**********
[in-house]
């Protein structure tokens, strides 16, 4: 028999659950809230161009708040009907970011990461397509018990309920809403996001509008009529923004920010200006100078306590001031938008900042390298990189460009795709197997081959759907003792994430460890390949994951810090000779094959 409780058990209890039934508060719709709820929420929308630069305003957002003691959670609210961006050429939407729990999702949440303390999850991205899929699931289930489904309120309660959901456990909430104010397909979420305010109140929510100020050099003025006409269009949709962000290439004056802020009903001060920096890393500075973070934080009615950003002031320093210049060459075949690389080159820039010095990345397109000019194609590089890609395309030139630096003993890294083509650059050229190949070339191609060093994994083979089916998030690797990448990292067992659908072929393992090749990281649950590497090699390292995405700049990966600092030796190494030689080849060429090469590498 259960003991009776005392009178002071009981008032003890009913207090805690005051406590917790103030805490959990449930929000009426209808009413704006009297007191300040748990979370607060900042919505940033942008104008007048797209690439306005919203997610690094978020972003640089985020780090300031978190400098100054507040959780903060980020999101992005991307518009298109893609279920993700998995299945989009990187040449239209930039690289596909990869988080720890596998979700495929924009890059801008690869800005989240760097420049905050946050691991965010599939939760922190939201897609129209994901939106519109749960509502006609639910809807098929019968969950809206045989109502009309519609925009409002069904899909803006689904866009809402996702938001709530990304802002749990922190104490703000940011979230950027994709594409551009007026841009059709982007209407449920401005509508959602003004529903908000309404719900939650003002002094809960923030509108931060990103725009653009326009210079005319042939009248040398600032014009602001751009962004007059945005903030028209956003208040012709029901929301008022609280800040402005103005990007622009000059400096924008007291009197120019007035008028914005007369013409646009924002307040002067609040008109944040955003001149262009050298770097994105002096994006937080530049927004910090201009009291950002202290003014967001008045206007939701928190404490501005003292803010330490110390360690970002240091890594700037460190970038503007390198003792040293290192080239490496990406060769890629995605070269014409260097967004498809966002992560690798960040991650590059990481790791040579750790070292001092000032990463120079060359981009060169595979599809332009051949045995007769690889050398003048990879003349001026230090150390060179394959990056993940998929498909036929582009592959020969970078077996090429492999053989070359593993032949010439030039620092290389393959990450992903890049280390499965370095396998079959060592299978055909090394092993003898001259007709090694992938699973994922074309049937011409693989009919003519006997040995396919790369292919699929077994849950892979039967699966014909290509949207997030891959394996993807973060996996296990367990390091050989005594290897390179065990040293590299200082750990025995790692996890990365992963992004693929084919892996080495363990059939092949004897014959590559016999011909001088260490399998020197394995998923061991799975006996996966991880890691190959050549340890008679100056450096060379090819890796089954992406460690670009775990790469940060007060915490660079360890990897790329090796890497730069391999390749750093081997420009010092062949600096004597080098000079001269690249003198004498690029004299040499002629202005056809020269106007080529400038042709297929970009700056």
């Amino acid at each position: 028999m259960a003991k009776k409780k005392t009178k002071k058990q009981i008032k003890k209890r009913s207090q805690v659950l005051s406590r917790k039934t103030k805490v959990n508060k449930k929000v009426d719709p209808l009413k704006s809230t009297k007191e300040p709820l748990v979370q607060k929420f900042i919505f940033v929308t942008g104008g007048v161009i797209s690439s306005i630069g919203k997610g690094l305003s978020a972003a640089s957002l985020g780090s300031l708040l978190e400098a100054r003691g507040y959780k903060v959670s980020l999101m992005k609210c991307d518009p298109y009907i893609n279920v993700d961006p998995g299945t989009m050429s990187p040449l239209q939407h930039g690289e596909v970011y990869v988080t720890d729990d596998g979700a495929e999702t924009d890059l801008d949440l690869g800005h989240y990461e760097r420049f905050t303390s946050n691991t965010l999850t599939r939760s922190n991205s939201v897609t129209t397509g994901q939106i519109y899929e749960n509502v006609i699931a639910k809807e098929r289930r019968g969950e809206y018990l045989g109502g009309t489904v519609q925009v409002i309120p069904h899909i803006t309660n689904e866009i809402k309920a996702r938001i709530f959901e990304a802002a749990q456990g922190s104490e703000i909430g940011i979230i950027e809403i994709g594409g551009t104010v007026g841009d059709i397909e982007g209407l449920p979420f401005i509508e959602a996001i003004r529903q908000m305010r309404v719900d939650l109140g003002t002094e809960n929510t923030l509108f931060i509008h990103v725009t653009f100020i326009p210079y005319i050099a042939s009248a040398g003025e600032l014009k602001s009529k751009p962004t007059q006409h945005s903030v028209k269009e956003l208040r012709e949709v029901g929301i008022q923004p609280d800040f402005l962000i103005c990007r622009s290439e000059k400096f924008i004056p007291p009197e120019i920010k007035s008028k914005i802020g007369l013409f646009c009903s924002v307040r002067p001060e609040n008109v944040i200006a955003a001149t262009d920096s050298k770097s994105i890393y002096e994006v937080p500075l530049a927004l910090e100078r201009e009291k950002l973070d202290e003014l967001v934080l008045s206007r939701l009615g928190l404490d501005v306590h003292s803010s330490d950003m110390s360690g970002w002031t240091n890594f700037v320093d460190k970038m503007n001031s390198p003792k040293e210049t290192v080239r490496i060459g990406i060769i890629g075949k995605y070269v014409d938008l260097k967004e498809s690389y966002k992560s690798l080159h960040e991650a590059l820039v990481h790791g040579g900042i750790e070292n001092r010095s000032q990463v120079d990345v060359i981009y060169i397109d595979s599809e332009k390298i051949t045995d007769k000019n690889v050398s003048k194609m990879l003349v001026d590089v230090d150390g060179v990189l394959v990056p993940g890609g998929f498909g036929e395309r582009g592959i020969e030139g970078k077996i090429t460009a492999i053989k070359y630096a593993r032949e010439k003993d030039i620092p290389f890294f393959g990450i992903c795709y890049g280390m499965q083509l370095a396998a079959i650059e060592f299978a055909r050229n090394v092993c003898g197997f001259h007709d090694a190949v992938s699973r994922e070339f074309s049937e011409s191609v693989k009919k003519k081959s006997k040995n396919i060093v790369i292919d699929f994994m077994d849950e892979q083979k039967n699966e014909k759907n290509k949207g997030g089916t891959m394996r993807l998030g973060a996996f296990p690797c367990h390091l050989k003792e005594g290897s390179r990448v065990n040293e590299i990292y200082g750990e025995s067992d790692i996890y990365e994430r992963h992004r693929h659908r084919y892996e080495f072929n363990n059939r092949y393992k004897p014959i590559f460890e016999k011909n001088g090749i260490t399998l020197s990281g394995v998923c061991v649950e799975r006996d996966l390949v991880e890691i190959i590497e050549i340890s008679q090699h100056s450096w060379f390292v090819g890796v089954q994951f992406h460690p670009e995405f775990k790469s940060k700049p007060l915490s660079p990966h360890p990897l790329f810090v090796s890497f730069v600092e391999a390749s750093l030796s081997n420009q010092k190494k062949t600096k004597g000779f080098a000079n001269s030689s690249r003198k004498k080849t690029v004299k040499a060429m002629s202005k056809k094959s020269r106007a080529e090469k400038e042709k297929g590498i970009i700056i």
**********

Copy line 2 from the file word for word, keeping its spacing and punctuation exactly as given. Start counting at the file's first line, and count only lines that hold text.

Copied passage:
């Protein structure tokens, strides 16, 4: 028999659950809230161009708040009907970011990461397509018990309920809403996001509008009529923004920010200006100078306590001031938008900042390298990189460009795709197997081959759907003792994430460890390949994951810090000779094959 409780058990209890039934508060719709709820929420929308630069305003957002003691959670609210961006050429939407729990999702949440303390999850991205899929699931289930489904309120309660959901456990909430104010397909979420305010109140929510100020050099003025006409269009949709962000290439004056802020009903001060920096890393500075973070934080009615950003002031320093210049060459075949690389080159820039010095990345397109000019194609590089890609395309030139630096003993890294083509650059050229190949070339191609060093994994083979089916998030690797990448990292067992659908072929393992090749990281649950590497090699390292995405700049990966600092030796190494030689080849060429090469590498 259960003991009776005392009178002071009981008032003890009913207090805690005051406590917790103030805490959990449930929000009426209808009413704006009297007191300040748990979370607060900042919505940033942008104008007048797209690439306005919203997610690094978020972003640089985020780090300031978190400098100054507040959780903060980020999101992005991307518009298109893609279920993700998995299945989009990187040449239209930039690289596909990869988080720890596998979700495929924009890059801008690869800005989240760097420049905050946050691991965010599939939760922190939201897609129209994901939106519109749960509502006609639910809807098929019968969950809206045989109502009309519609925009409002069904899909803006689904866009809402996702938001709530990304802002749990922190104490703000940011979230950027994709594409551009007026841009059709982007209407449920401005509508959602003004529903908000309404719900939650003002002094809960923030509108931060990103725009653009326009210079005319042939009248040398600032014009602001751009962004007059945005903030028209956003208040012709029901929301008022609280800040402005103005990007622009000059400096924008007291009197120019007035008028914005007369013409646009924002307040002067609040008109944040955003001149262009050298770097994105002096994006937080530049927004910090201009009291950002202290003014967001008045206007939701928190404490501005003292803010330490110390360690970002240091890594700037460190970038503007390198003792040293290192080239490496990406060769890629995605070269014409260097967004498809966002992560690798960040991650590059990481790791040579750790070292001092000032990463120079060359981009060169595979599809332009051949045995007769690889050398003048990879003349001026230090150390060179394959990056993940998929498909036929582009592959020969970078077996090429492999053989070359593993032949010439030039620092290389393959990450992903890049280390499965370095396998079959060592299978055909090394092993003898001259007709090694992938699973994922074309049937011409693989009919003519006997040995396919790369292919699929077994849950892979039967699966014909290509949207997030891959394996993807973060996996296990367990390091050989005594290897390179065990040293590299200082750990025995790692996890990365992963992004693929084919892996080495363990059939092949004897014959590559016999011909001088260490399998020197394995998923061991799975006996996966991880890691190959050549340890008679100056450096060379090819890796089954992406460690670009775990790469940060007060915490660079360890990897790329090796890497730069391999390749750093081997420009010092062949600096004597080098000079001269690249003198004498690029004299040499002629202005056809020269106007080529400038042709297929970009700056």